Meanwhile, whisk together the mustard, vinegar, lemon juice and sugar. Add the oil & whisk to combine. Season with salt and pepper to taste.

Add the bacon batons to a large pan over medium heat. Cook until fat has rendered and bacon is crisp. Transfer bacon to paper towels to drain.

Using a food processor fitted with a shredding blade, shred the Brussels sprouts.

Add Brussels sprouts to pan with bacon fat and raise the heat to medium high. Cook, stirring frequently, until sprouts just begin to soften. Transfer to a large bowl.

Add bacon and toss with enough dressing to coat. Let stand 30 mins to an hour to let the favors marry. Top with pecans and serve.

Roasty Toasty Winter Bisque

Creamy Liquid Nutrition

Roasty Toasty Winter Bisque

Did you know that you can peel pumpkin, butternut squash or any other thin-skinned winter squash with a speed peeler? Well, I didn’t until I saw one of the pumpkin pros on Food Network’s Halloween Wars do it, and man, does it make a difference. You see, I used to use a Chinese-style meat cleaver to break into my squash, and rather than dirty up a perfectly good knife to use as a peeler, I would use said cleaver to peel my squash. Now, over the years I’ve gotten pretty dexterous with that cleaver, but using a speed peel wastes way less of the tender flesh, and may even be a bit easier. Maybe. It freaks onlookers out less, too, which may or may not be a good thing, depending upon your proclivities.

You know what’s great about winter soups? They’re healthy as shit. You’re basically eating liquid vegetables here, and the dairy? I can totally handle 2/3 c. + a little fat spread out among 4 servings if it comes with an entire day’s worth of vegetables. 4 4 3 2, bitchez! (yes I’m aware there’s now some plate thingie instead of 4 4 3 2, but lessons with songs die hard)

If you don’t want to spring for a whole container of creme fraiche, Greek yogurt might make a good substitute here. Or cream cheese. Anything creamy in the dairy family would do, even sour cream. You’re going for a little zing, a little cream, a little thick. Go on, play with your food. You know you want to.

Roasty Toasty Winter Bisque

Adapted from Roasted Pumpkin Bisque from Whole Foods

5 lb. winter squash – I used a sugar pie pumpkin and butternut squash
2 yellow onions, chopped
1 Tbsp. thyme, chopped
3 Tbsp. olive oil
6 c. chicken or vegetable broth
1/2 c. white wine (whatever you have on hand that’s drinkable)
1 tsp. ground cardamom
Juice of half a lemon
Roasted squash seeds (see recipe below)
2/3 c. creme fraiche (optional)

Preheat your oven to 425 F. Toss the squash, onions, thyme & oil and spread onto baking sheets in a single layer. Salt & pepper to season, and roast 30 mins. or until tender and just starting to brown around the edges (you may want to stir once or twice to prevent burning and feel useful – if that’s you, knock yourself out. I didn’t and mine was just fine). Once the squash is done to your liking, remove from the oven.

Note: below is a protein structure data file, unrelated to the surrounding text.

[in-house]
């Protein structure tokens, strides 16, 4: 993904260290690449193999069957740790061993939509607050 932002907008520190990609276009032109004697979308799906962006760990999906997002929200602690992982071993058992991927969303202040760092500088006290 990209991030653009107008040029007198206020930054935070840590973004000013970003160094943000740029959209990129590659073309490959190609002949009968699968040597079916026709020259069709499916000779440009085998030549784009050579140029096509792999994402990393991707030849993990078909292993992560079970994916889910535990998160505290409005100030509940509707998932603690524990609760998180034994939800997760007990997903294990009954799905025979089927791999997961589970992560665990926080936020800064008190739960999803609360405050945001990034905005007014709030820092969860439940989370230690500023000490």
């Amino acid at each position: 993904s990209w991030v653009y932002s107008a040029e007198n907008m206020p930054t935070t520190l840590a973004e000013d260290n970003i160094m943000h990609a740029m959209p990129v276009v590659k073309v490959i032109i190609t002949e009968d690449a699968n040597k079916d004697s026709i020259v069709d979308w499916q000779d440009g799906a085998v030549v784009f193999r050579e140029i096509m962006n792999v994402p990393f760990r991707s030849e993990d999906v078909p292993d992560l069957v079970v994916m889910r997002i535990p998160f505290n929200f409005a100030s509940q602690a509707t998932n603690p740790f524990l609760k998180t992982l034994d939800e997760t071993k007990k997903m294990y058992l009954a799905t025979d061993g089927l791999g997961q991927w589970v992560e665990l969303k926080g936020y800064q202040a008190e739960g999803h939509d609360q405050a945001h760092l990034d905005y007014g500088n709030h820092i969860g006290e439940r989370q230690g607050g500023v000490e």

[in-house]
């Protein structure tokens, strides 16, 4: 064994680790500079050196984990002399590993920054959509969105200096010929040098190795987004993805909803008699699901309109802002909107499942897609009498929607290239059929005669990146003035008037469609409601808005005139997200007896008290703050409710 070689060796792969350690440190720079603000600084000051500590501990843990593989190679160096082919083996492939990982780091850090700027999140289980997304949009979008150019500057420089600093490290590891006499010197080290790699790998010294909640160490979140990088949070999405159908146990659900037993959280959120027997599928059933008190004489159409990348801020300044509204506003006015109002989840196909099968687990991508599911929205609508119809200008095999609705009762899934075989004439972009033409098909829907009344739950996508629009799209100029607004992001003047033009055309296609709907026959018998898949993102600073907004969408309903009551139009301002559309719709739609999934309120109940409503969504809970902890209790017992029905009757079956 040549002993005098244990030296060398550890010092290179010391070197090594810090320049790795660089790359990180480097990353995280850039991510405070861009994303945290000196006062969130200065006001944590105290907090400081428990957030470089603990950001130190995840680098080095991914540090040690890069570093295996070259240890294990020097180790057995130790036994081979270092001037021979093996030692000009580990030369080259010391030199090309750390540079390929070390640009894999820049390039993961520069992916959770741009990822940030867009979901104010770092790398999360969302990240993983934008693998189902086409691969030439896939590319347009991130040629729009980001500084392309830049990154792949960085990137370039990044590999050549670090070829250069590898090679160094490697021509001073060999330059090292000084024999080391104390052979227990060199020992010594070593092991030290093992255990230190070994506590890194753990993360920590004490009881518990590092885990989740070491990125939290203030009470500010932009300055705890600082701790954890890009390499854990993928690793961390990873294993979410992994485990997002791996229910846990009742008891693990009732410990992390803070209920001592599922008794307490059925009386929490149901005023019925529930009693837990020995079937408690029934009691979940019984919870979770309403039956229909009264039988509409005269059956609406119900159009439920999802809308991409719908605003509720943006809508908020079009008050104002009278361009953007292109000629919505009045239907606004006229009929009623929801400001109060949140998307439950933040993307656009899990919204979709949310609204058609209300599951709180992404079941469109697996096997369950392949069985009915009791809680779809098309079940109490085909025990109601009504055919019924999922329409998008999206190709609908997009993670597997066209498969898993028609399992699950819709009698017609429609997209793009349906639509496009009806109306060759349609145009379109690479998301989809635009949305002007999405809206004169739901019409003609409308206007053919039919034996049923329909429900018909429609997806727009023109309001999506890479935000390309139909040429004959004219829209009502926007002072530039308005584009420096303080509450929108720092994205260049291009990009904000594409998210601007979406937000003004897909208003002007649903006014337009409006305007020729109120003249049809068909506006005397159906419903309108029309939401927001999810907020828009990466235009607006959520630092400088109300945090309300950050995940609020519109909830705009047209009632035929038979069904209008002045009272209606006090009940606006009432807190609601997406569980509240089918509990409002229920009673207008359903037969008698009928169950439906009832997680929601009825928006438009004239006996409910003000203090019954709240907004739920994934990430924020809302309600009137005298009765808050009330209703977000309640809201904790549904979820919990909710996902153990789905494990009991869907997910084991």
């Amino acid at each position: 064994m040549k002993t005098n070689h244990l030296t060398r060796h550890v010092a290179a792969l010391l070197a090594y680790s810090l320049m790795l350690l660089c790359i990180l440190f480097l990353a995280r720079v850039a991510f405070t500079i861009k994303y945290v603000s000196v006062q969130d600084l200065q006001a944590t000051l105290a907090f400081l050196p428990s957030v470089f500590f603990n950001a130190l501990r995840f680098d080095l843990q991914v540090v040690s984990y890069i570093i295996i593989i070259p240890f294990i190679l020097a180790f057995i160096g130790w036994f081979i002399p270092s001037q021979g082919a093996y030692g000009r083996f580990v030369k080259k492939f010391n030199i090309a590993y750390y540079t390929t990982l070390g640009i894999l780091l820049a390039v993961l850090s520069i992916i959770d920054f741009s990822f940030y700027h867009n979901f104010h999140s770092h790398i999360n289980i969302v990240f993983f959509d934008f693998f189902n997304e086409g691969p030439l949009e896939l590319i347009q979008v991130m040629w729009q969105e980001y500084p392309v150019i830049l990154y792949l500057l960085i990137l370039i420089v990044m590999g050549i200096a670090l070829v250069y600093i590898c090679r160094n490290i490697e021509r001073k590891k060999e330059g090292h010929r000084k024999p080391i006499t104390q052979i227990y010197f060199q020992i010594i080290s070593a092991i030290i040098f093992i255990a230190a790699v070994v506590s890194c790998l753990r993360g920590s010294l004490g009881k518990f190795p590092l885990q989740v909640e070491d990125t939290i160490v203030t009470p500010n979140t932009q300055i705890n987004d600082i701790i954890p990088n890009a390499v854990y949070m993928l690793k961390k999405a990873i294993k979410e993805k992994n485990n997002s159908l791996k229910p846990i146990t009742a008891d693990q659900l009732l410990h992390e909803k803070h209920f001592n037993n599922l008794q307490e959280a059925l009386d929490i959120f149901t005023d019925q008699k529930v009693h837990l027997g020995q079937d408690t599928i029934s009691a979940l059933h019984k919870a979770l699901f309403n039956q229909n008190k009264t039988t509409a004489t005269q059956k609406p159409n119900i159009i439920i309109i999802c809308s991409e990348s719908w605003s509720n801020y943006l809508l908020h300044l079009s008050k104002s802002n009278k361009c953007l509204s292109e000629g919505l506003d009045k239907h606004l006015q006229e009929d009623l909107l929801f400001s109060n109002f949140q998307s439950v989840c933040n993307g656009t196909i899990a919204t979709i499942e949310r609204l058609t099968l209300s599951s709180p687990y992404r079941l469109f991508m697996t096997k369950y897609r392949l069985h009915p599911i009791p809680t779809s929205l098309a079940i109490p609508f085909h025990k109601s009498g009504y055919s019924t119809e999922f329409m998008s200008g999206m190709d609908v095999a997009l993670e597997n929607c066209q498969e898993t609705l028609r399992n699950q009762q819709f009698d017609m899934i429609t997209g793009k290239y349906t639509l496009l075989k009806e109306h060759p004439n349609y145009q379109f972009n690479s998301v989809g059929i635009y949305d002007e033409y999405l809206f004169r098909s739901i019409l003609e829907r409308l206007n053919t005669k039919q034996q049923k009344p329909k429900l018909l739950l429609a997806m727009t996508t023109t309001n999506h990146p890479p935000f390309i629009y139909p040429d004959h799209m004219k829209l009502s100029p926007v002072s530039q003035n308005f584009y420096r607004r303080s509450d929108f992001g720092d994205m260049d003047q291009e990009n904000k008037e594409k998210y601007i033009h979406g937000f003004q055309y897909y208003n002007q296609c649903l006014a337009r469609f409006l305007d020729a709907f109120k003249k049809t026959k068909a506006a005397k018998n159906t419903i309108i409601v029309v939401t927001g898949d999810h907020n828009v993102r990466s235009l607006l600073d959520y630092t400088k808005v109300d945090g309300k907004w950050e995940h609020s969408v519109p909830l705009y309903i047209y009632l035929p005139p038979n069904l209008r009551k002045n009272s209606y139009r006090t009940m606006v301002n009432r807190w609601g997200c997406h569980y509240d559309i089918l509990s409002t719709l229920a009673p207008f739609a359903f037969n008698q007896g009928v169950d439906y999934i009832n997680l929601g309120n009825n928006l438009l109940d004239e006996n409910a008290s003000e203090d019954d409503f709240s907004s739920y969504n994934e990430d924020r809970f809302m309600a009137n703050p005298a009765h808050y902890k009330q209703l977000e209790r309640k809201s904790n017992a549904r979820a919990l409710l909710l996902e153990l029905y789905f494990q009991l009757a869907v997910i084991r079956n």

This would be a great time to add those squash seeds to the (now vacant) oven.

Transfer squash + friends to a large pot. Add the broth, wine & cardamom and simmer 10 minutes. Blend with an immersion blender** (or however you blend soup – in batches in a blender, whatever) until smooth. Add the lemon, stir and taste. Does it need salt or pepper? Add it now. Bring your soup back up to a simmer and kill the heat. Remove from the burner and whisk in the creme fraiche. Serve with crusty bread or a nice peppery arugula salad.

Serves 4 for dinner, or 2 for dinner with 2 big lunch portions.

Roasted Squash Seeds

Take the seeds from your peeled squash from the above recipe. Clean and place in a small bowl.

Add 1 tsp. each cumin, chipotle powder, cinnamon and brown sugar. Toss with a splash of olive oil and a big pinch of salt.

Spread out on a baking sheet and bake ~5 mins. or until browned but not burnt. Be careful here. Ideally, the oven would be at 350 to bake squash seeds, but I like to live on the edge. Just babysit your seeds and they will be fine. A little blackened on the edges is tasty, too, just make sure they’re done enough (read: dry and browned) or the texture will be off.

**A note on immersion blenders: If you make soup more than once a year and/or enjoy the occasional smoothie, buy one already. You can get them on sale for under $25 almost any month of the year if you look, and they are worth it. They hardly take up any space, and if you will use it more than once a year, it is a great investment. This is a tool I broke down and finally bought this year. I thought for years that they were a: too expensive, b: too much of a unitasker and c: something I could totally live without – people lived without them for thousands of years, after all. *Horn Sound* Wrong (except for the thousands of years bit).